• 1 out of 51 out of 51 out of 51 out of 51 out of 5 Daniel Dunn | 1/4/2014

    " This is quite possibly the most boring book I have ever read. "

  • 5 out of 55 out of 55 out of 55 out of 55 out of 5 David | 11/27/2013

    " Not the easiest book to read with the subject matter and old English. None the less, after reading this book, one should begin to wrap their head around free market capitalism. The chapters on money supply and banking are incredibly pertinent for today's situation. "

  • 4 out of 54 out of 54 out of 54 out of 54 out of 5 Amy Boetcher | 11/23/2013

    " Dry to read, but really genius. I'm sure lots of it went over my head, but I appreciated the rest. "

  • 5 out of 55 out of 55 out of 55 out of 55 out of 5 J. M. | 11/10/2013

    " It's a slog, but everyone should read this in college... or as an independent, educated citizen. "

  • 5 out of 55 out of 55 out of 55 out of 55 out of 5 Hari | 10/19/2013

    " This book is long but everyone should try to read this book before they die. "

  • 4 out of 54 out of 54 out of 54 out of 54 out of 5 Melissa | 10/4/2013

    " Not a light or easy read by any means. Great content though. "

  • 4 out of 54 out of 54 out of 54 out of 54 out of 5 William M Tammick III | 9/29/2013

    " An economics classic - it amazed me to see fundamentally sound, lasting, and relevant Adam Smith's theories are. "

  • 4 out of 54 out of 54 out of 54 out of 54 out of 5 Ahmad Damasanto | 9/22/2013

    " Nyerah baca book 5. Lanjut lagi nanti. "

  • 4 out of 54 out of 54 out of 54 out of 54 out of 5 Geoff | 9/11/2013

    " A must for anyone with a professed interest in Capitalism. "

  • 5 out of 55 out of 55 out of 55 out of 55 out of 5 Ming | 6/25/2013

    " what's there to say? Any man who calls himself a businessman or an economist should read this. "

  • 4 out of 54 out of 54 out of 54 out of 54 out of 5 Abdul Alsheddi | 6/12/2013

    " As an Economics student, I felt obliged to read this economic masterpiece (in my spare time). The book is too long and not all the chapters are worth reading. Honestly, I skimmed most chapters and only focused on the ones deemed important in grasping his ideas. "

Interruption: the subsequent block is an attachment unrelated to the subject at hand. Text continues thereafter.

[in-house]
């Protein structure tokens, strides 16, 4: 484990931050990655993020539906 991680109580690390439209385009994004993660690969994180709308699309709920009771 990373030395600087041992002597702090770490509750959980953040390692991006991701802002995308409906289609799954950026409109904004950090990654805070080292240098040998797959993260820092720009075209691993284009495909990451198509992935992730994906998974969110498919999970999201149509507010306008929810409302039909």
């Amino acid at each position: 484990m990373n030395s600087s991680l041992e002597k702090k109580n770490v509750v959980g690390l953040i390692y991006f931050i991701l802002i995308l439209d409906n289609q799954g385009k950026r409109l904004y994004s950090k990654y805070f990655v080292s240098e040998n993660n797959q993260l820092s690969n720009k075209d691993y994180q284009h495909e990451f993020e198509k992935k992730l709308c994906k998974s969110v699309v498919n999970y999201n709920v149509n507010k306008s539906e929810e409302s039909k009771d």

• 3 out of 53 out of 53 out of 53 out of 53 out of 5 Fredrick Danysh | 6/10/2013

    " Adam Smith's classical tect on international economy. Makes economic systems easier to comprehend "

  • 1 out of 51 out of 51 out of 51 out of 51 out of 5 Eric Roberts | 4/1/2013

    " Adam Smith may have been an economics genius, but he cannot write worth a damn. This book droned on and on and on...I had to force myself to keep reading. "

  • 4 out of 54 out of 54 out of 54 out of 54 out of 5 Joe Malicki | 3/31/2013

    " Quoting Adam Smith to shoot down Republican policy proposals is one of my favorite things. "You want an ownership society? You must be anti-capitalist then." "

  • 4 out of 54 out of 54 out of 54 out of 54 out of 5 Bahaa | 1/15/2013

    " one of my favorites, a real insight of the economic life, and a crystal vision "

  • 3 out of 53 out of 53 out of 53 out of 53 out of 5 rob | 12/8/2012

    " I'm glad I read this book once, and I think it's important for educated people to read, since it is the framework that most macroeconomics are based on, but I wouldn't read it again. "

  • 4 out of 54 out of 54 out of 54 out of 54 out of 5 Brendan | 11/29/2012

    " Very long and tedious at parts, but there are nuggets that make it worth the read. "

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About the Author
Author Adam Smith

Adam Smith (1723–1790) was born in a small village in Kirkcaldy, Scotland. He entered the University of Glasgow at age fourteen and later attended Balliol College at Oxford. After lecturing for a period, he held several teaching positions at the University of Glasgow. His greatest achievement was writing The Wealth of Nations, a five-book series that sought to reveal the true causes of prosperity and which established him as the father of contemporary economic thought.